The announced plans highlighted the expanding size and role of special forces commandos under the current administration. This is getting another boost with the recent announcement of plans to give greater authority to special forces’ commanders.
The same day as Obama’s speech, hundreds protested in eastern Afghanistan against the killing of two people in a house raid that typified the kind of hunter-killer operations that have served as a cornerstone of military tactics led by U.S. special forces.
Another 23,000 U.S. troops are slated to leave Afghanistan by the end of the summer, Obama said, on top of 10,000 that withdrew last year. This would leave about 68,000 U.S. troops in the country.
By the end of 2014 the Afghans will be “fully responsible for the security of their country,” declared the president. But “international troops will continue to train, advise and assist the Afghans, and fight alongside them when needed.”
Obama explained that an undisclosed number of U.S. forces would remain beyond 2014 to help with “counterterrorism” and training as part of a strategic partnership agreement with the Afghan government through 2024.
He also pointed out that the U.S. government has been in direct discussions with the Taliban, clearly with the intention of integrating them into the Afghan government. “We’ve made it clear that they can be part of this future if they break with al-Qaeda, renounce violence and abide by Afghan laws,” Obama said.
Both liberal and conservative media commentators have commented that Obama’s speech was vague and made contradictory pledges. A New York Times editorial called it “A Missed Chance” to “fully explain his exit strategy from a war Americans are desperate to see brought to an end.”
“Does anybody really understand the U.S. policy in Afghanistan?” wrote Eugene Robinson, a staunch Obama supporter, in a Washington Post opinion piece. “Can anyone figure out how we’re supposed to stay the course and bring home the troops at the same time?”
The day Obama gave his speech, The Associated Press reported that residents from the village Bolan blocked a key road in the Laghman province, carrying the bodies of two people killed in a nighttime raid conducted jointly by U.S.-NATO and Afghan forces.
Mohammed Aziz Khochi said soldiers stormed his house at 2 a.m. “My sister thought thieves had come to the house and started shouting. One of her sons came out and the American forces shot him and killed him. Then her other son came out, and they killed him.” Kochi said security forces detained seven other men.
Villagers demand Afghan President Hamid Karzai put a stop to the night raids. Marching with the bodies, protesters vowed not bury them until the release of the seven who were arrested and an explanation given on what served as a pretext for the raid.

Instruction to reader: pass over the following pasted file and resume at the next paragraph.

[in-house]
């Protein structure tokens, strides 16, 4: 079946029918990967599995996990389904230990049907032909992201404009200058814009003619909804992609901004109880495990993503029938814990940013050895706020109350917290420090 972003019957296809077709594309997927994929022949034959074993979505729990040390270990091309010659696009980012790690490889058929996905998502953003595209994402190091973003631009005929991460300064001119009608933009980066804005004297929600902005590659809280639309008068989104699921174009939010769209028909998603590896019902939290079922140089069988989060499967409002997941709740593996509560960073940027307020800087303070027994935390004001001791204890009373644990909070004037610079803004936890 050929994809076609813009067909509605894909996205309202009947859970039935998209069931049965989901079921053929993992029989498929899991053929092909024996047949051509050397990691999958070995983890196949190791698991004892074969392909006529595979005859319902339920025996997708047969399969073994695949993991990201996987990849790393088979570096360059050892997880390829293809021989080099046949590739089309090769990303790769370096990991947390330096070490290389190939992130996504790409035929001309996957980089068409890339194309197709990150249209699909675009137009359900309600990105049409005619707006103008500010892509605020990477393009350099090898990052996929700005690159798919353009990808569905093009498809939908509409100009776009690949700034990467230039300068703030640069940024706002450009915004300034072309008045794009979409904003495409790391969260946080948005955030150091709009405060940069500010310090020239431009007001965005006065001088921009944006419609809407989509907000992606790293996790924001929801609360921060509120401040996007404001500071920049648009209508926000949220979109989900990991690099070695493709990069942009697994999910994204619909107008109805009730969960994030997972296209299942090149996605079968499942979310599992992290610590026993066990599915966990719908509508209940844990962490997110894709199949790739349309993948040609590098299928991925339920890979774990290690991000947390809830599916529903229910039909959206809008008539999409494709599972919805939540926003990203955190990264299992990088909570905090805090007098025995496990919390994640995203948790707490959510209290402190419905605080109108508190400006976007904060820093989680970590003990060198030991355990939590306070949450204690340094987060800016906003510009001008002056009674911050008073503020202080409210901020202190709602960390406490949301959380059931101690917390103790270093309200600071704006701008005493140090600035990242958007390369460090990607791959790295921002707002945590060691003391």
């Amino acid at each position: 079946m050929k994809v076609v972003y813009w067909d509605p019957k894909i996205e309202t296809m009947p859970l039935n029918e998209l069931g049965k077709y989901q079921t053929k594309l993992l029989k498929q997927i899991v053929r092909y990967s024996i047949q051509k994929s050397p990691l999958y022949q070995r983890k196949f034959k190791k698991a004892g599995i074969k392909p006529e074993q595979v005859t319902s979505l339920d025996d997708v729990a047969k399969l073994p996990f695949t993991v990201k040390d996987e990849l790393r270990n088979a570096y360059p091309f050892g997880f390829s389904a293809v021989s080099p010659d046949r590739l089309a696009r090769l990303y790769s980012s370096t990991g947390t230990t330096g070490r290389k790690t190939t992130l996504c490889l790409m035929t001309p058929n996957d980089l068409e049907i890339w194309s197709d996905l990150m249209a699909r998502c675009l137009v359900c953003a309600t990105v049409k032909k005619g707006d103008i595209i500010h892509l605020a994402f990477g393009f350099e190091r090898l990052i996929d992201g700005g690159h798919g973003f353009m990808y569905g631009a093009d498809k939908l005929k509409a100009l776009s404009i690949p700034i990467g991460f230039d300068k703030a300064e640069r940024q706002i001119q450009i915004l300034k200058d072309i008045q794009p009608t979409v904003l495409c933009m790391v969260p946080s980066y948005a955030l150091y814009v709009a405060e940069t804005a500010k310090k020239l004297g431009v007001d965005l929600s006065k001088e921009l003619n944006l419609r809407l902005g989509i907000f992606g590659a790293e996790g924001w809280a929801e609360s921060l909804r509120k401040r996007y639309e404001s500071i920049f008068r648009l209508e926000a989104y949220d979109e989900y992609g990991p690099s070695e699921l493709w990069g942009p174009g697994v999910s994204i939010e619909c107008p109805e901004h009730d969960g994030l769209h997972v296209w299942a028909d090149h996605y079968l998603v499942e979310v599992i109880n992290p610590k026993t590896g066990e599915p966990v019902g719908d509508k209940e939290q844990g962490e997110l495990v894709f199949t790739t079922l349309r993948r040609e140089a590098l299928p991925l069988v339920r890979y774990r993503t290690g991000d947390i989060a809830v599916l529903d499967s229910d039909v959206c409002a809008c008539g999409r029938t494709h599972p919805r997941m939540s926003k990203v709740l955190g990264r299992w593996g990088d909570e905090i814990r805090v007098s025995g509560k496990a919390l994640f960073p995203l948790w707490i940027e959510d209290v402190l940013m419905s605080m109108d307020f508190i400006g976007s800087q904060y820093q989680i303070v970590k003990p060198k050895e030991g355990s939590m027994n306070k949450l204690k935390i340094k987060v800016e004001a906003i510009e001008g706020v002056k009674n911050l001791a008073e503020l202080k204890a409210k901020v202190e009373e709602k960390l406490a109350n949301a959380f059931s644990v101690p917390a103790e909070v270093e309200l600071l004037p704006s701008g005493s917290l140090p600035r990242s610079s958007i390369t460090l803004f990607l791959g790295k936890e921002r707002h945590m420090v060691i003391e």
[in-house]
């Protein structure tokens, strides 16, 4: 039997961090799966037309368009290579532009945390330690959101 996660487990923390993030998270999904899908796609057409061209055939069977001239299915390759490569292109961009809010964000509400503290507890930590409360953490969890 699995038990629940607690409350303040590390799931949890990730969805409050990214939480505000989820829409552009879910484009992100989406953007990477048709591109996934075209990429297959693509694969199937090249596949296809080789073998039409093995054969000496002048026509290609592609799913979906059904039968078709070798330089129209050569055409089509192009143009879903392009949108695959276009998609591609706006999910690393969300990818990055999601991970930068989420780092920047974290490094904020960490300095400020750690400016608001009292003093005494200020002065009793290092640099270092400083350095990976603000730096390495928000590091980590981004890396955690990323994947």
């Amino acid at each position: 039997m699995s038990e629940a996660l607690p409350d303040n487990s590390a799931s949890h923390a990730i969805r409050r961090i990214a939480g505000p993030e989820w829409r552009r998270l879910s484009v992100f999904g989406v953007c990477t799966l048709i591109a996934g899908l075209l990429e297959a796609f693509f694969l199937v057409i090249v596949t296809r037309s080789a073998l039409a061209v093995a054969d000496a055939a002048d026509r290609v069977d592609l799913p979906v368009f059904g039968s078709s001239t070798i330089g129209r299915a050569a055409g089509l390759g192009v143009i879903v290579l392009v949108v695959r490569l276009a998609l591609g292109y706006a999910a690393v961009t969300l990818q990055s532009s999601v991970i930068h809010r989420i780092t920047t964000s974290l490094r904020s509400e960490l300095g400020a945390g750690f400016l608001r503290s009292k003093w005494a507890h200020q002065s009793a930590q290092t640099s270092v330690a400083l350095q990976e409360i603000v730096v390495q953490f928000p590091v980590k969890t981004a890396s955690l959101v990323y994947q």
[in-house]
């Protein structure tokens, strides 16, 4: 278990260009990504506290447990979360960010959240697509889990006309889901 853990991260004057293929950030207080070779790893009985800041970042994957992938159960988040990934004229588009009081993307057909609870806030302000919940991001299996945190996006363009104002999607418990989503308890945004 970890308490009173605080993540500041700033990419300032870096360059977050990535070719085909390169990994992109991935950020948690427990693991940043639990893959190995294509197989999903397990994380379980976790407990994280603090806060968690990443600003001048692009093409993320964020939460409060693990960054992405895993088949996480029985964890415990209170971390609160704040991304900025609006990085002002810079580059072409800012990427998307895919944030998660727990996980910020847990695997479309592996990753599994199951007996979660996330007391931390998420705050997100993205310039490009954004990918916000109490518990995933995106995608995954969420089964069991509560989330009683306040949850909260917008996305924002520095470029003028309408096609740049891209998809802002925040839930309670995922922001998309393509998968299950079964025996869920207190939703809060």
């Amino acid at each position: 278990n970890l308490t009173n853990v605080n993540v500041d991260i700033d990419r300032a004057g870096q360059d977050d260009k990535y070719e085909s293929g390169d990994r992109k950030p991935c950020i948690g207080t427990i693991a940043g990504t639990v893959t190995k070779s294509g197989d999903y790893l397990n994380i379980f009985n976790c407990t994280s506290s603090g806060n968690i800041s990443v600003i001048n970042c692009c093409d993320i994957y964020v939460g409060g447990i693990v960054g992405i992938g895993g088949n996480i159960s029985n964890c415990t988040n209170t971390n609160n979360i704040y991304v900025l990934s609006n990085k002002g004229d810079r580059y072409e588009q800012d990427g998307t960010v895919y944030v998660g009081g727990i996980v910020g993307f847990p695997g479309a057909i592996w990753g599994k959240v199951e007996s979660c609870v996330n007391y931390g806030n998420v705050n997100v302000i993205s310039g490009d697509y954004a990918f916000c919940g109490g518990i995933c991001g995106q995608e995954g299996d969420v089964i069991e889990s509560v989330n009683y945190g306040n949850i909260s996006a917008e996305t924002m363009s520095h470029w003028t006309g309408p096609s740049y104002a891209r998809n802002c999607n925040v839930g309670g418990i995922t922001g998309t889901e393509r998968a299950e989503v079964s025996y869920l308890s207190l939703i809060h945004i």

NATO said one of the men killed was a Taliban leader.
William McRaven, head of the Special Operations Command and commander of the raid that killed Bin Laden, is drafting proposals that would give his commando forces a “more flexible posture,” reported the Wall Street Journal May 7. The proposals were requested by Chairman of the Joint Chiefs of Staff Gen. Martin Dempsey “based on the lessons of the past 10 years of war,” Col. Dave Lapan, a spokesman for Dempsey, told the Los Angeles Times.
McRaven—who oversees more than 60,000 military personnel and civilians operating in at least 71 countries—would be given the authority to move special forces quickly from country to country and go where “militant and terrorist networks are deemed a threat to U.S. interests” without any formal Pentagon approval, according to the Los Angeles Times.
Special Operations Command would also be able to order air power, surveillance equipment, intelligence specialists and other support to back up commando operations.
McRaven is scheduled to brief Dempsey some time next month.
The day before Obama’s touchdown in Afghanistan, White House counterterrorism chief John Brennan gave a speech at the Woodrow Wilson International Center for Scholars in Washington, D.C., in which he defended the use of drone and special operation assassinations, with some nuanced official distinctions between foreign nationals who pose “a significant threat to U.S. interests” and U.S. citizens who “poses an imminent threat of violent attack against the United States.”
Brennan announced other official conditions, which essentially say the remote-controlled assassinations can be carried out in two types of countries: those that allow them and those that don’t. “There is nothing in international law that bans the use of remotely piloted aircraft for this purpose or that prohibits us from using lethal force against our enemies outside of an active battlefield, at least when the country involved consents or is unable or unwilling to take action against the threat.”
Meanwhile, the Pentagon budget for 2013 increases expenditures in three areas: putting more forces in the western Pacific to counter China’s growing military power, expanding special operations worldwide and increased use of killer drones.
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